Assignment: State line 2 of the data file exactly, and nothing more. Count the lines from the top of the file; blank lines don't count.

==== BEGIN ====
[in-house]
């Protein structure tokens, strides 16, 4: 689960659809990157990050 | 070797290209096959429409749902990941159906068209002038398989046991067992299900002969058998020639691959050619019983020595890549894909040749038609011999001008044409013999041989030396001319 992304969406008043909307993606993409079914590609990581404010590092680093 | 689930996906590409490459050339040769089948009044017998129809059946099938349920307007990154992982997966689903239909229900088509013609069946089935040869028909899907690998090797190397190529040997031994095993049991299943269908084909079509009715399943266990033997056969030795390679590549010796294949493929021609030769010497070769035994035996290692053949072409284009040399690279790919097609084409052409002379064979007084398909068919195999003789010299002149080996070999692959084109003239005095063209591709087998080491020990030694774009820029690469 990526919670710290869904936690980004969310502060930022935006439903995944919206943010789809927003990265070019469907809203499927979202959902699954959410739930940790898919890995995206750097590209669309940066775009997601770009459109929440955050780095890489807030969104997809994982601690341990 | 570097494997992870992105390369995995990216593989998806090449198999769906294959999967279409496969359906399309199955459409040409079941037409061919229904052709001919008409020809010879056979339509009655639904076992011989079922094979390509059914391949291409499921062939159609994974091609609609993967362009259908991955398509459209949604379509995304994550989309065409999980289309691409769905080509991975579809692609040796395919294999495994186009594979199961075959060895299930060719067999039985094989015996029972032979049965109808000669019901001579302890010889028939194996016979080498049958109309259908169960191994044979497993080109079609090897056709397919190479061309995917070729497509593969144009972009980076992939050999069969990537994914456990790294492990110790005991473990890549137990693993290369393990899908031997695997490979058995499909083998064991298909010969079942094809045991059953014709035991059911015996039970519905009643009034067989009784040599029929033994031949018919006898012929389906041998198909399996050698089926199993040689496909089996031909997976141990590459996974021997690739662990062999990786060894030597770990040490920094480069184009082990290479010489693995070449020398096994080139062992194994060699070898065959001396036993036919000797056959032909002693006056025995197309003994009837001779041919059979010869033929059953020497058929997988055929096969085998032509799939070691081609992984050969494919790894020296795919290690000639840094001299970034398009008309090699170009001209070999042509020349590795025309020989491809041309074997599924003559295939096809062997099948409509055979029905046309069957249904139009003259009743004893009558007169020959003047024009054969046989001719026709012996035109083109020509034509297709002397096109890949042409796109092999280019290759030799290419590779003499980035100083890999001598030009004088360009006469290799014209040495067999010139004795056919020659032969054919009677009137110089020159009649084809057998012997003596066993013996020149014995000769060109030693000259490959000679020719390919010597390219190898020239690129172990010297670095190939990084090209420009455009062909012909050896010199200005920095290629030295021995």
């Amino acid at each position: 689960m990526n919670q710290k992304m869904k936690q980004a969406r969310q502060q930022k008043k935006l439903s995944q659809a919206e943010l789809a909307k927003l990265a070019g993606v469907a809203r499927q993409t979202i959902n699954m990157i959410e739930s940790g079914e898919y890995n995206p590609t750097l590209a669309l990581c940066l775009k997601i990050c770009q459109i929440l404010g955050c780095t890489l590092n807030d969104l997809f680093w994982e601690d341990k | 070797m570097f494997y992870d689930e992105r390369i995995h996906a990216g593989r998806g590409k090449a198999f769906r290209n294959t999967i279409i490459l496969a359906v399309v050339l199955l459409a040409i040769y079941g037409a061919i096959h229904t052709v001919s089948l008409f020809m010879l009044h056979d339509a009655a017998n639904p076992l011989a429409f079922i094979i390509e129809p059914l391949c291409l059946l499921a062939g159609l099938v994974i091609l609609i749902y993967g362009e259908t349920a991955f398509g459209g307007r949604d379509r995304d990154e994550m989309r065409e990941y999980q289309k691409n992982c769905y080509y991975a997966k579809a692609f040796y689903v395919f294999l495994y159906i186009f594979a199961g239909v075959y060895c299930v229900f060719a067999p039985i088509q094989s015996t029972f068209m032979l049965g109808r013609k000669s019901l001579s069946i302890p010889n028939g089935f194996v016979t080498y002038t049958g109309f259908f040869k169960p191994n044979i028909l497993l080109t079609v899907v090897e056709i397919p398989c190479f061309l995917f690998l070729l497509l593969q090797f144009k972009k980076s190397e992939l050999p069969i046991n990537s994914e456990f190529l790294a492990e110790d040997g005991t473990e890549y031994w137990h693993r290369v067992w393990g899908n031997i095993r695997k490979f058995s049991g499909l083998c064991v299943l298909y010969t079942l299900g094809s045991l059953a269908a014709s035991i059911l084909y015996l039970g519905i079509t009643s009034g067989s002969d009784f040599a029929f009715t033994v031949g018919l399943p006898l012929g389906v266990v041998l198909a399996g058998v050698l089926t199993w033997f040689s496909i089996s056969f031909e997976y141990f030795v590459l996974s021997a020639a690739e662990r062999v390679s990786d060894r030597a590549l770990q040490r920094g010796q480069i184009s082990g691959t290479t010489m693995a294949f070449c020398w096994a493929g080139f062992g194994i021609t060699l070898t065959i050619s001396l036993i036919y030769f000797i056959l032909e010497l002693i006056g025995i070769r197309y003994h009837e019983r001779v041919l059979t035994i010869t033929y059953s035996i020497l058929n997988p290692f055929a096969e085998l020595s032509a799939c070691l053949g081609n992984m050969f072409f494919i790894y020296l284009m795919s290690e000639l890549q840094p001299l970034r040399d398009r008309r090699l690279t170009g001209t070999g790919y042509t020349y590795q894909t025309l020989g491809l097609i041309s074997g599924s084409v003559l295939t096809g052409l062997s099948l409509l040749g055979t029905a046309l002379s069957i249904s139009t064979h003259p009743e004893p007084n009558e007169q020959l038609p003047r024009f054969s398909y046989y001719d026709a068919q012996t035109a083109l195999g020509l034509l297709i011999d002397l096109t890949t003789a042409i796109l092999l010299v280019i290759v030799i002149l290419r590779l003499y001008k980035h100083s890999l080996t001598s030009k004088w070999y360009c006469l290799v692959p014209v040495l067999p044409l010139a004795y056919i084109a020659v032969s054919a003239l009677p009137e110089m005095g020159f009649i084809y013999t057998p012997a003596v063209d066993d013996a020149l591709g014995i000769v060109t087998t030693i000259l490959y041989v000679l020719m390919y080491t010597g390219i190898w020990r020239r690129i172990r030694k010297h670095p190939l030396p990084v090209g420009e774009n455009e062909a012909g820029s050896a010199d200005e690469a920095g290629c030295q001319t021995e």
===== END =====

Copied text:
């Protein structure tokens, strides 16, 4: 689960659809990157990050 | 070797290209096959429409749902990941159906068209002038398989046991067992299900002969058998020639691959050619019983020595890549894909040749038609011999001008044409013999041989030396001319 992304969406008043909307993606993409079914590609990581404010590092680093 | 689930996906590409490459050339040769089948009044017998129809059946099938349920307007990154992982997966689903239909229900088509013609069946089935040869028909899907690998090797190397190529040997031994095993049991299943269908084909079509009715399943266990033997056969030795390679590549010796294949493929021609030769010497070769035994035996290692053949072409284009040399690279790919097609084409052409002379064979007084398909068919195999003789010299002149080996070999692959084109003239005095063209591709087998080491020990030694774009820029690469 990526919670710290869904936690980004969310502060930022935006439903995944919206943010789809927003990265070019469907809203499927979202959902699954959410739930940790898919890995995206750097590209669309940066775009997601770009459109929440955050780095890489807030969104997809994982601690341990 | 570097494997992870992105390369995995990216593989998806090449198999769906294959999967279409496969359906399309199955459409040409079941037409061919229904052709001919008409020809010879056979339509009655639904076992011989079922094979390509059914391949291409499921062939159609994974091609609609993967362009259908991955398509459209949604379509995304994550989309065409999980289309691409769905080509991975579809692609040796395919294999495994186009594979199961075959060895299930060719067999039985094989015996029972032979049965109808000669019901001579302890010889028939194996016979080498049958109309259908169960191994044979497993080109079609090897056709397919190479061309995917070729497509593969144009972009980076992939050999069969990537994914456990790294492990110790005991473990890549137990693993290369393990899908031997695997490979058995499909083998064991298909010969079942094809045991059953014709035991059911015996039970519905009643009034067989009784040599029929033994031949018919006898012929389906041998198909399996050698089926199993040689496909089996031909997976141990590459996974021997690739662990062999990786060894030597770990040490920094480069184009082990290479010489693995070449020398096994080139062992194994060699070898065959001396036993036919000797056959032909002693006056025995197309003994009837001779041919059979010869033929059953020497058929997988055929096969085998032509799939070691081609992984050969494919790894020296795919290690000639840094001299970034398009008309090699170009001209070999042509020349590795025309020989491809041309074997599924003559295939096809062997099948409509055979029905046309069957249904139009003259009743004893009558007169020959003047024009054969046989001719026709012996035109083109020509034509297709002397096109890949042409796109092999280019290759030799290419590779003499980035100083890999001598030009004088360009006469290799014209040495067999010139004795056919020659032969054919009677009137110089020159009649084809057998012997003596066993013996020149014995000769060109030693000259490959000679020719390919010597390219190898020239690129172990010297670095190939990084090209420009455009062909012909050896010199200005920095290629030295021995």